being penalised because of financial awareness.
We could have spent the entire inheritance in an inconsequential manner and
subsequently, at this moment in time, be better off. Instead of which, we decided to
save a little for our future. Another option was to purchase our Council property
which we have been living in for over twenty-six years. However, we decided not to
because we were very concerned about keeping up with the general maintenance, due
to our physical disability.
Our decision to move out of residential care and live in the community, must have
saved the country a considerable sum of money. I do really feel aggrieved with the
above situation, because if we were not so severely disabled we would be able to earn
our own living, and there would be no need for us to be claiming any means-tested
benefits. People who are able to work may have to pay extra income tax on their
inheritance, but they are not expected to lose over three quarters of their income.
Therefore, I strongly feel that severely disabled people who are lucky enough to come
into a small inheritance and who are unfortunate enough to have to be on means-tested
benefits can never improve their financial position. Through no fault of their own they
are being financially disadvantaged, if not discriminated against by the archaic rules of
the mean-tested benefit system.
On receiving the result of the investigation, I quickly asked the local Citizen Advice
Bureau to contact the Department and to ask for a review of their figures. The
Department's reply to this first review. dated 21st January, 04. was as follows: " We
have looked again at the facts and evidence we used to make our decision and looked
Page 3/8. the points you have raised. However, we have not changed
our original decision. This means that you still owe us £28,439.42 " After again
coming off my study's ceiling or being picked up from the carpet in pieces, I then asked
the CAB to formally appeal for me against this latest decision. Unfortunately however,
this request was not enacted upon and they did not inform me of this for some time.
Apparently the Bureau had passed the matter on to a local welfare rights organisation,
due to a lack of qualified staff of their own. It appears that the Bureau were advised by
them " to seek another review and reconsideration of the amount of overpayment,
rather than an outright appeal, as technically there is no case for an appeal."
Unfortunately, the Bureau seems to have let this second request for a review fall by the
wayside, as I heard nothing from them again on the matter. This may have been due to
lack of staff or they did not think that the dispute was worth pursuing. Whatever their
reasons, I feel rather let down by them, especially in the light of subsequent
developments. However, due to my own persistence, there has been further progress in
the matter.
First I must refer to the demand from the Local Council for overpayment of rent and
Council Tax. This demand arrived on the 16th January, 04 and in total came to the
staggering sum of £13,56.52. This sum was for overpayment of Housing Benefit and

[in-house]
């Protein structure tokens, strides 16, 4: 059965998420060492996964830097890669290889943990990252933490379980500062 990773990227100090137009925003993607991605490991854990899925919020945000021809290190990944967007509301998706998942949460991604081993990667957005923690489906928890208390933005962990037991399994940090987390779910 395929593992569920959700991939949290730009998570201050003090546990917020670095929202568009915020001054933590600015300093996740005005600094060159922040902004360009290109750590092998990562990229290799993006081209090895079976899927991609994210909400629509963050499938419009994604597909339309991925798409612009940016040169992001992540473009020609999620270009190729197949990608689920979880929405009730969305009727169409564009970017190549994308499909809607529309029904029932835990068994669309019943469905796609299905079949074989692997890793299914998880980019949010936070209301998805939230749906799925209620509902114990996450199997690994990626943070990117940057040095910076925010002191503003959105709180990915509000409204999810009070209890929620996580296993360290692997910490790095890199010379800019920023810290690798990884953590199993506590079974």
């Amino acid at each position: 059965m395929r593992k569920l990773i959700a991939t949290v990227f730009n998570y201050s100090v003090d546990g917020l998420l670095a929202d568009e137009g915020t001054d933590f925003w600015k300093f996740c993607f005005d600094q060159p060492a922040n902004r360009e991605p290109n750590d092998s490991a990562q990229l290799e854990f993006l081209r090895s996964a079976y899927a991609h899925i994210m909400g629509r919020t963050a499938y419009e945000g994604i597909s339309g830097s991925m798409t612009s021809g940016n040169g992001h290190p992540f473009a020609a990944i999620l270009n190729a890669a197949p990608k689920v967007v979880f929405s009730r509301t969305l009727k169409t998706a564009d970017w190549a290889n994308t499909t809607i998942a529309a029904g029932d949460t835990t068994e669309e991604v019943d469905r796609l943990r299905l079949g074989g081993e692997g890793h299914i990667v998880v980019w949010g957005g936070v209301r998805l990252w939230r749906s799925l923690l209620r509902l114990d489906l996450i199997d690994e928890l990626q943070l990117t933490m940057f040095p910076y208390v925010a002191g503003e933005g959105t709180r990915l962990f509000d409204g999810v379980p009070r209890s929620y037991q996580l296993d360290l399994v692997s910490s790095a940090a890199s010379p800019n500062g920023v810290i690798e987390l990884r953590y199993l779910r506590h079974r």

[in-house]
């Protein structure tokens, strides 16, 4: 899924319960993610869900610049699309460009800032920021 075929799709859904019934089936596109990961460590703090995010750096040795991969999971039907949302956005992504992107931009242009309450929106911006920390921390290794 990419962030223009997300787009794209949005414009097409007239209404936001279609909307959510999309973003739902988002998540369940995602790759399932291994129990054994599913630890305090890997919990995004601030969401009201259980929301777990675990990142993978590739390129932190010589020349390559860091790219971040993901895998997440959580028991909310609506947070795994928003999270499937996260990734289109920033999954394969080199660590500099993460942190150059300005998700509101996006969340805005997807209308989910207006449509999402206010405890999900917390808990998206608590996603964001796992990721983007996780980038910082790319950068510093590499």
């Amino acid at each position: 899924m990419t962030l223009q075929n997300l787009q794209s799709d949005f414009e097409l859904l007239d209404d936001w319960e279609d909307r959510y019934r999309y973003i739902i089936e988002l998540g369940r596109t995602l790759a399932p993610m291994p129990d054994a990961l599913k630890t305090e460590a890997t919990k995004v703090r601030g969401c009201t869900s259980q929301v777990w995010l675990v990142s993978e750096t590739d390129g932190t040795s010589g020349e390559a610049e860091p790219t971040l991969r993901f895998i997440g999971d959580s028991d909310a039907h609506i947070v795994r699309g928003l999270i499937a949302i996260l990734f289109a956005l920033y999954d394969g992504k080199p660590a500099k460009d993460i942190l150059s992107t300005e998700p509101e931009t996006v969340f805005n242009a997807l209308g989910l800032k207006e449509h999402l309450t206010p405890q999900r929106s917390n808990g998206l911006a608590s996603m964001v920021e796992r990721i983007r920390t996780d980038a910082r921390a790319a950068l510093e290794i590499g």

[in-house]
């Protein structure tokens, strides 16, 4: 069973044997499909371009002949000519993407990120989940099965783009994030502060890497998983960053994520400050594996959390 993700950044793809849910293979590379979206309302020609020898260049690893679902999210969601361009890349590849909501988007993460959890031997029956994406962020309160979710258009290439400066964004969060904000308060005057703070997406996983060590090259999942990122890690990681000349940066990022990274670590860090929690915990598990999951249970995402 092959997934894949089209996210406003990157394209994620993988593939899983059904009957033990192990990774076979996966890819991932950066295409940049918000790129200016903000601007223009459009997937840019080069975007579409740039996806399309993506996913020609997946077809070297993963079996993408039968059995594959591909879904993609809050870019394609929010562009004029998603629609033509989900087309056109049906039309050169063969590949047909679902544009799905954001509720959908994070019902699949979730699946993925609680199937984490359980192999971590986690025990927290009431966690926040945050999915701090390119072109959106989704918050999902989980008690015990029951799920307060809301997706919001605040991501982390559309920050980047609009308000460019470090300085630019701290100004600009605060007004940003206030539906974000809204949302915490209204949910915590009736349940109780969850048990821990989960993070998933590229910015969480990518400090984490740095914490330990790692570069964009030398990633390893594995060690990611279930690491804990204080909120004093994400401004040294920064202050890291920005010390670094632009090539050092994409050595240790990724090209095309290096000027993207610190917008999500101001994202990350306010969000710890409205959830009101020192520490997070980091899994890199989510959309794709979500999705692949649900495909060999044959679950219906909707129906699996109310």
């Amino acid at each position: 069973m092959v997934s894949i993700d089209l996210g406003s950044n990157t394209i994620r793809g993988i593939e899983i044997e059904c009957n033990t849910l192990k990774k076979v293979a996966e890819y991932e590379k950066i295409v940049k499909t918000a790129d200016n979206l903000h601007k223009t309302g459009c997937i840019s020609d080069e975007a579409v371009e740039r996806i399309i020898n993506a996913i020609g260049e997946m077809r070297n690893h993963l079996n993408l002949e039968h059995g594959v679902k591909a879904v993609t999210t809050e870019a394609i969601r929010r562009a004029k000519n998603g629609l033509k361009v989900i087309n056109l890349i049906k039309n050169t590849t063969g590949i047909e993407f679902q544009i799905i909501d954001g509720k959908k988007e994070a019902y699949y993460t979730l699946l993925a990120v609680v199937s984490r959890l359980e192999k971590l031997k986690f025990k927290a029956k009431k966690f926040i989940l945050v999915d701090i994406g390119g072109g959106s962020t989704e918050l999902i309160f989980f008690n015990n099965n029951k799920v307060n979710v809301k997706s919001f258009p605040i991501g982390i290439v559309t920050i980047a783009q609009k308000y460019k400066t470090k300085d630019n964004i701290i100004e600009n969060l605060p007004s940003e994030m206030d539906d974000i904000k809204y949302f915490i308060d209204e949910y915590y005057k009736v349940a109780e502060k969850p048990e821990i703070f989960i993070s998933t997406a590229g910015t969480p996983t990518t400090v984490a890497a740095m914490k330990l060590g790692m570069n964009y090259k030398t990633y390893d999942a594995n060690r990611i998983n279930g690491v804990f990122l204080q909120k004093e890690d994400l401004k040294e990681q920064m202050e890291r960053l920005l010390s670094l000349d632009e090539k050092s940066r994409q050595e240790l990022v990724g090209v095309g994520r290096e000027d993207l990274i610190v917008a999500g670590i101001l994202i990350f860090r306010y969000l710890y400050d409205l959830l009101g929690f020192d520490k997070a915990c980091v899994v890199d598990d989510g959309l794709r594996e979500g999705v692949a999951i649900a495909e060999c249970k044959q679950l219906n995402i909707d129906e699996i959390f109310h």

Council Tax Benefit between 21st July, 1997 to 19th October, 2004. We were already
completely shattered by our worsening financial situation. Coping with the drop in our
weekly income and having these two debts hanging over me, was
beginning to effect me both physically and psychologically. Therefore, I passed the
matter on to the Citizen Advice Bureau, asking them to look into the figures and speak
to the District Council on my behalf. Unfortunately, this did not happen and I was so
devastated, both mentally and emotionally, that we decided to pay the above debt.
However remote in reality, we did not want to lose our home; the home we fought so
hard for, or have the Council's debt collector calling.
We had our first meeting with our MP on 13th February, and I showed him the two
letters from the Department. The first, was informing me of the result of their
investigation dated 6th January, 04. The second, was notifying me that my request for
a review of the figures had been completed and that the amount of overpayment
remained the same. He immediately wrote to the Department, "asking them to detail
the capital they believed I had at each point in the calculations". In their first reply to
him, the 9th March, they did not answer his "specific question as to how the precise
weekly amounts were calculated". He wrote to them again seeking this same
information. Between the end of March and the end of April I received at least two
more letters from the Department pertaining to the 'overpayment' debacle.
The first of these letters, dated 24th March 2004, came directly to me and said: "We
have looked again at all the facts and evidence we used to make our decision. As a
result we have changed the decision. We have decided that we have paid you
£18,420.00. too much Income Support, from 21 April 1995 to 09 October, 2003...."
This letter held no explanation for their change, which I later learnt was due to 'clerical
error' on their part. They did not even apologise to me personally for their error.
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Within this letter they enclosed a spreadsheet of over twelve pages in length, full of
their figures and dates for me to attempt to scrutinise. Unfortunately my degree
covered the humanities, not book-keeping. Therefore, the more I attempted to
understand their figures, the more mystified I became. Although I could not understand
their spreadsheet, I did realise that the amount had been reduced. However it was not